We've come to that point in the year where the Oregon weather has made the ground wet enough that it's time for the Ladies to come off the pastures and into the barns for winter. We rotationally graze our herd for as many months out of the year as the weather allows. But once the rain starts it ultimately becomes too wet......soggy ground + over 80 cows stamping around would = ruined pasture for next year. One of the many steps we take to ensure we are making sound decisions for the environment and land that helps support our Ladies.
So while we would love to see the Ladies out on the fields year round, it just isn't a sound decision. So as we close the gate for the year and they are confined to the barn for winter we make every effort to ensure they are extra comfortable and well cared for. So what are some of the extra steps that go into winter care:
The Ladies have a nutritionist that works with us to make sure they are getting everything they need in precisely the correct portions. When they come in off of pasture that ration has to be reworked to adjust their diet to the absence of fresh grass. They are fed grain, top quality alfalfa, and a corn silage. They get all this year round, but consume more of course when not also getting fresh grass. And that consumption is huge; the average cow eats approximately 100lbs of forage a day. So in the fall, the end of the growing season, we purchase 400 tons of silage and 350 tons of alfalfa hay to feed our Ladies through the winter and into the next growing season.
A big part of dairy management and the other side of these large animals consuming that much feed, is that it all has to come out the other end, in manure form! And confined to the barn that manure builds up quickly. So every day, twice a day, all alley's are scraped clean of manure. This provides a clean environment for the Ladies which is important to their health and clean milk production. It also provides us with the opportunity to utilize that waste as fertilizer for the pastures.
Our barn also provide a comfortable place for our Ladies to lay down. Called free stalls, these beds are padded with rubber tires and also bedded with sawdust, the perfect bovine mattress! Each Lady is free to choose when and where she wishes to lay down. Confining the Ladies in close quarters we also try to make sure they're not only comfortable, but also content.
They also have areas where brushes are set up to scratch and groom their winter coats. There is often a waiting line at the brushes!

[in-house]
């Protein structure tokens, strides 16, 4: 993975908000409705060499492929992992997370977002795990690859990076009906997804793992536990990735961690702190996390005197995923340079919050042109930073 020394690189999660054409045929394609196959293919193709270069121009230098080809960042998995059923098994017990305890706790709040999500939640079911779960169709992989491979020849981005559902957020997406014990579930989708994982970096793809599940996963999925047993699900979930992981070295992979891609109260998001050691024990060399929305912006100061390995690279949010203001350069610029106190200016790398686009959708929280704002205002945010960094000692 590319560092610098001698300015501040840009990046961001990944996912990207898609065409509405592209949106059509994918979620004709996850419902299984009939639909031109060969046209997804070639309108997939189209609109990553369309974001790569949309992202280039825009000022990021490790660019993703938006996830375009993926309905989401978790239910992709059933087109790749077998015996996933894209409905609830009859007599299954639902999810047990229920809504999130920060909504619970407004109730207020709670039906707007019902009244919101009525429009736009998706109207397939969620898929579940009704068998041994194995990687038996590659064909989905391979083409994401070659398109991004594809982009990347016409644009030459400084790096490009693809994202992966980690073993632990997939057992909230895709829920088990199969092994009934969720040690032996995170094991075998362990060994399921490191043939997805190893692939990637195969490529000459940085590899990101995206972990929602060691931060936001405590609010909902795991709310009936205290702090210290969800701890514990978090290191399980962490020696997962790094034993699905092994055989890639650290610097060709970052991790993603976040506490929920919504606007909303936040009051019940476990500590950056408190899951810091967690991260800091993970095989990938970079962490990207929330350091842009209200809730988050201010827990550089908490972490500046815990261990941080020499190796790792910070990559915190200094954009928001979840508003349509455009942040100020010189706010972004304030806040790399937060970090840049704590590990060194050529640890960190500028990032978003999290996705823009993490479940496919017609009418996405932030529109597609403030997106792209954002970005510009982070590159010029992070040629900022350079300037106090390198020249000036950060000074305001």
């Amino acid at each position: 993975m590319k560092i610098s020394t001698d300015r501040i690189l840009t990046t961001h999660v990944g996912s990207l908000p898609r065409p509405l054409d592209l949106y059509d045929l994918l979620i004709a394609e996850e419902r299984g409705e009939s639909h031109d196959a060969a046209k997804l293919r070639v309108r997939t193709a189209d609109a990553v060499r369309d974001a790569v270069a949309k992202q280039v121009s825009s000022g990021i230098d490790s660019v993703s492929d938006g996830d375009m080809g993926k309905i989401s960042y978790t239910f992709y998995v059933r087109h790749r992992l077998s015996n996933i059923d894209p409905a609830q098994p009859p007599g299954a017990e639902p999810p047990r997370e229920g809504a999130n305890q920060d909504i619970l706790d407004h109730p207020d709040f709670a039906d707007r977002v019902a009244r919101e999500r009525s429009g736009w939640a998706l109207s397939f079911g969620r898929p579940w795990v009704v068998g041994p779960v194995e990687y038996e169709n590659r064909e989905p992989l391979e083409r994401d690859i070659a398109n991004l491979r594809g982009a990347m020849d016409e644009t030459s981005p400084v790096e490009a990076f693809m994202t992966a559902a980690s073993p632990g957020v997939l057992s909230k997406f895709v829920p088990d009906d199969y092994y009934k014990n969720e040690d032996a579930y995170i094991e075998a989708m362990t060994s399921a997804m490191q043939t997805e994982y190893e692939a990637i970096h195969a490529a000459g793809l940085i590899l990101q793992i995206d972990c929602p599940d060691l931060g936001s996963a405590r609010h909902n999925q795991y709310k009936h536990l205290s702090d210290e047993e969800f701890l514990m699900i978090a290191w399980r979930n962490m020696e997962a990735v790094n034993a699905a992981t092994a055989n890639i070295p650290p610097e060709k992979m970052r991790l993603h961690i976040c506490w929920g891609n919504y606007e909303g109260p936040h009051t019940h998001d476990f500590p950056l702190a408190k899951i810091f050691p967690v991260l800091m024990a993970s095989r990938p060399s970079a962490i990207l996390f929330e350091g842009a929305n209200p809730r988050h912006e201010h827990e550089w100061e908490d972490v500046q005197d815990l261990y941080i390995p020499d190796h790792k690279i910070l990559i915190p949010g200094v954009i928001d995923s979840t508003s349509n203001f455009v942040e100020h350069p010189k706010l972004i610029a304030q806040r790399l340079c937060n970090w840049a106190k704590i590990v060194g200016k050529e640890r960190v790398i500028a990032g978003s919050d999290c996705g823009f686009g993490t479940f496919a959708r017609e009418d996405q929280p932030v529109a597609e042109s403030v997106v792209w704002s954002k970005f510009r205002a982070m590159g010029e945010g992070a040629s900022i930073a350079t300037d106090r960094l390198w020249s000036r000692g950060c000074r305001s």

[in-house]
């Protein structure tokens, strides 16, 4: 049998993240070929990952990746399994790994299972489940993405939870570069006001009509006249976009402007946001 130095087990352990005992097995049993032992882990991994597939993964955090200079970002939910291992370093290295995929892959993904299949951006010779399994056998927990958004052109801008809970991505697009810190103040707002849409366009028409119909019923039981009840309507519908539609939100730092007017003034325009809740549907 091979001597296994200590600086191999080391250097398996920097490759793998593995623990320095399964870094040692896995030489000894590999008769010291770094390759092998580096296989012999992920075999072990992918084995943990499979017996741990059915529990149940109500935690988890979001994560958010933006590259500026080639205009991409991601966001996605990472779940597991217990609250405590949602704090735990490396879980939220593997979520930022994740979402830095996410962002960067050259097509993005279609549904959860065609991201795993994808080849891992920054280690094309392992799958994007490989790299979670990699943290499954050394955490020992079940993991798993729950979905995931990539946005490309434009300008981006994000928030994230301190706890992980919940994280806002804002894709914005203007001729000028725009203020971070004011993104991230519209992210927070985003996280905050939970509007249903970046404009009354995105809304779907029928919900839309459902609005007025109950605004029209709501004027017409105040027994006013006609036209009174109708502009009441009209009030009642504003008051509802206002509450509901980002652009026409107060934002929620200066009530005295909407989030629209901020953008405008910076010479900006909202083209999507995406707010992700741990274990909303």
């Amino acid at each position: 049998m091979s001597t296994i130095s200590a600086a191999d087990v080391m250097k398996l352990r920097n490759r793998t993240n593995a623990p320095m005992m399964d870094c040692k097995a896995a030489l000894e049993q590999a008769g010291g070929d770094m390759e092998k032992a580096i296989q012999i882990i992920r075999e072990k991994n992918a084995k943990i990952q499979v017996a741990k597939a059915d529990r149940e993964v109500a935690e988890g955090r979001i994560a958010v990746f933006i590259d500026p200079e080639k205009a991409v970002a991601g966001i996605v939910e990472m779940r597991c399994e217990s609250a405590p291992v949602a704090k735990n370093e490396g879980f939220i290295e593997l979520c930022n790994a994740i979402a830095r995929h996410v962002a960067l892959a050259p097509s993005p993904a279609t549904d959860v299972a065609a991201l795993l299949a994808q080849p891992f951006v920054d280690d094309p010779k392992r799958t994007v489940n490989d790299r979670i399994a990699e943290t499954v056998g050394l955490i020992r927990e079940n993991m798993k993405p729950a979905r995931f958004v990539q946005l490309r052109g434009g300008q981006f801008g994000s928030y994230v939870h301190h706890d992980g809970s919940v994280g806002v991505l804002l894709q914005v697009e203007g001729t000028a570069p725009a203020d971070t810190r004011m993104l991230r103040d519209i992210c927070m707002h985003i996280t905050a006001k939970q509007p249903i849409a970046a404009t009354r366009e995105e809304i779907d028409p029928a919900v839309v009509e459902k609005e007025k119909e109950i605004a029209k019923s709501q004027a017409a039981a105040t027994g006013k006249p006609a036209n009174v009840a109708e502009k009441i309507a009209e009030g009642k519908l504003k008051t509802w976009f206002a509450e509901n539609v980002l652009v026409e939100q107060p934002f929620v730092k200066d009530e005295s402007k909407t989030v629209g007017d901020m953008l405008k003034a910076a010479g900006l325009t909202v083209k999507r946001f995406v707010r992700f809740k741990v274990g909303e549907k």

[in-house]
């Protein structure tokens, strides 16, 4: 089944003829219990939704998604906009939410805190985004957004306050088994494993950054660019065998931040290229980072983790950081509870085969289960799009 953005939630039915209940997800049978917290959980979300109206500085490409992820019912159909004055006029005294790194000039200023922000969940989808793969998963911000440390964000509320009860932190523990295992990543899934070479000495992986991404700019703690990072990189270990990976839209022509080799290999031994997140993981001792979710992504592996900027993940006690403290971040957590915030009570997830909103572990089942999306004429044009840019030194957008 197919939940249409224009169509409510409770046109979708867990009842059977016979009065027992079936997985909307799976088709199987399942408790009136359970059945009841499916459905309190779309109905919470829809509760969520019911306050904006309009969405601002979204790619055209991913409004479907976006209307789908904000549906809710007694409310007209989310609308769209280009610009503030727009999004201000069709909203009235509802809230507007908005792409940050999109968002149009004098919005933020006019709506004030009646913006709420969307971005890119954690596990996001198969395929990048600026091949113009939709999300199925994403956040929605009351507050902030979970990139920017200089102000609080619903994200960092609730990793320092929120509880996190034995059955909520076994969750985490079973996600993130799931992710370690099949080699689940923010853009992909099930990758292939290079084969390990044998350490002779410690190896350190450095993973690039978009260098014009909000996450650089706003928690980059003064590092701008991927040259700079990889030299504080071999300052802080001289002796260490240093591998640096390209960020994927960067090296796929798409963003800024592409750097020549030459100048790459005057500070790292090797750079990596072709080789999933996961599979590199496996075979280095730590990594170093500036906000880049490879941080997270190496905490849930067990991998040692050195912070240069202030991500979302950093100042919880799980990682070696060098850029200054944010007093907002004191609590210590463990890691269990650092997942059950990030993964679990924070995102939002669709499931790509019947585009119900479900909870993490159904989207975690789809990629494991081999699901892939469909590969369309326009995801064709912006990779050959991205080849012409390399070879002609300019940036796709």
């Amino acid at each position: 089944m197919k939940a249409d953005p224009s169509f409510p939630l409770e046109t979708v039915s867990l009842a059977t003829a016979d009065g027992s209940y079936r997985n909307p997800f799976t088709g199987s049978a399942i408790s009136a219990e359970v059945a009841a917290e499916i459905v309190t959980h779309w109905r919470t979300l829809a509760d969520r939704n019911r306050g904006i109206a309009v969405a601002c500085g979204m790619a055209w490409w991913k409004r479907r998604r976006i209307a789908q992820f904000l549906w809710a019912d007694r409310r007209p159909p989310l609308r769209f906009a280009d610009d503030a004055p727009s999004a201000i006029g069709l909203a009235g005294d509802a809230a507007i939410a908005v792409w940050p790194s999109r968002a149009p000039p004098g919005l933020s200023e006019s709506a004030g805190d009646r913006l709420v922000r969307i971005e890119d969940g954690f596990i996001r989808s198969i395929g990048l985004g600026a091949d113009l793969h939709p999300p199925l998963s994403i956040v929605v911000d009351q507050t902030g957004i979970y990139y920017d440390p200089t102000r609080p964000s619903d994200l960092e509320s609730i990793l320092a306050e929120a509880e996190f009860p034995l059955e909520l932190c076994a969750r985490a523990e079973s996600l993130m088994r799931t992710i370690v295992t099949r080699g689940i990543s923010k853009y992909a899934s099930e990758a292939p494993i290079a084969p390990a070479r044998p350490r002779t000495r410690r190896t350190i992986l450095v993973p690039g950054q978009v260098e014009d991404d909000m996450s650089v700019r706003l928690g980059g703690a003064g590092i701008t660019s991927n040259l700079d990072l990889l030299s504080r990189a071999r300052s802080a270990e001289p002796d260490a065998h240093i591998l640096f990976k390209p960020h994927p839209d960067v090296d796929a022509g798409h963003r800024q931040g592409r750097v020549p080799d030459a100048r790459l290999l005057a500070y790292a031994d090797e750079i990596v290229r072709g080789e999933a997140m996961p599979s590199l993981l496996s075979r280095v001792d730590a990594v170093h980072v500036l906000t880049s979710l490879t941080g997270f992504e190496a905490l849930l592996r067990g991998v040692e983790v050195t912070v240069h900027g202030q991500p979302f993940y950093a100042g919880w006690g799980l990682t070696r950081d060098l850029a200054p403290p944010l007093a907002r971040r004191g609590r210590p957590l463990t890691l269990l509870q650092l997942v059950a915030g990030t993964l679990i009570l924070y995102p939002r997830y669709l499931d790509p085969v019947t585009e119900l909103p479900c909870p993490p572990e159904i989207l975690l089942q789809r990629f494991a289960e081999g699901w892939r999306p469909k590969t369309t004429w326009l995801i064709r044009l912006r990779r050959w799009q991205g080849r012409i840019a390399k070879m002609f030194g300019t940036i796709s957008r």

Besides extra scratches, because they are in the barn and we are interacting with them more then when they are out to pasture, the Ladies also routinely see our veterinary once every month. Our vet is checking up on the cows that have just calved, checking for cows that are pregnant and just helping with general cow wellness. Really the Ladies probably see their doctor more often than the average person! Veterinary care is routine no matter the weather, but hoof care becomes even more important in the winter. Our hoof trimmer, or bovine pedicurist, routinely comes every 3 months to make sure the Ladies feet are in pristine condition. Sometimes throughout the winter we will have him come an extra time for any Ladies that aren't dealing with being inside as well as they should. The hooves are very important to the health of a cow as they must carry all of her weight. A cow with sore feet, is a cow that doesn't want to walk, which results in not wanting to move around to eat and drink and ultimately affects her production. So hoof care is a very important part of winter management.
*A picture's worth a thousand words: I have pictures for all these categories, but my internet has been so dreadfully slow, they are not cooperating in uploading. I promise to repost as soon as I can make the pictures happen! One of the many joys of living in the "boonies"!!*
So while some of the Ladies do continue to look longingly out at the
pastures, they definitely are content with the spa like treatment they
receive while shut in for the winter. And in a few short months when the
weather allows, the gate will be reopened to rejuvenated green grass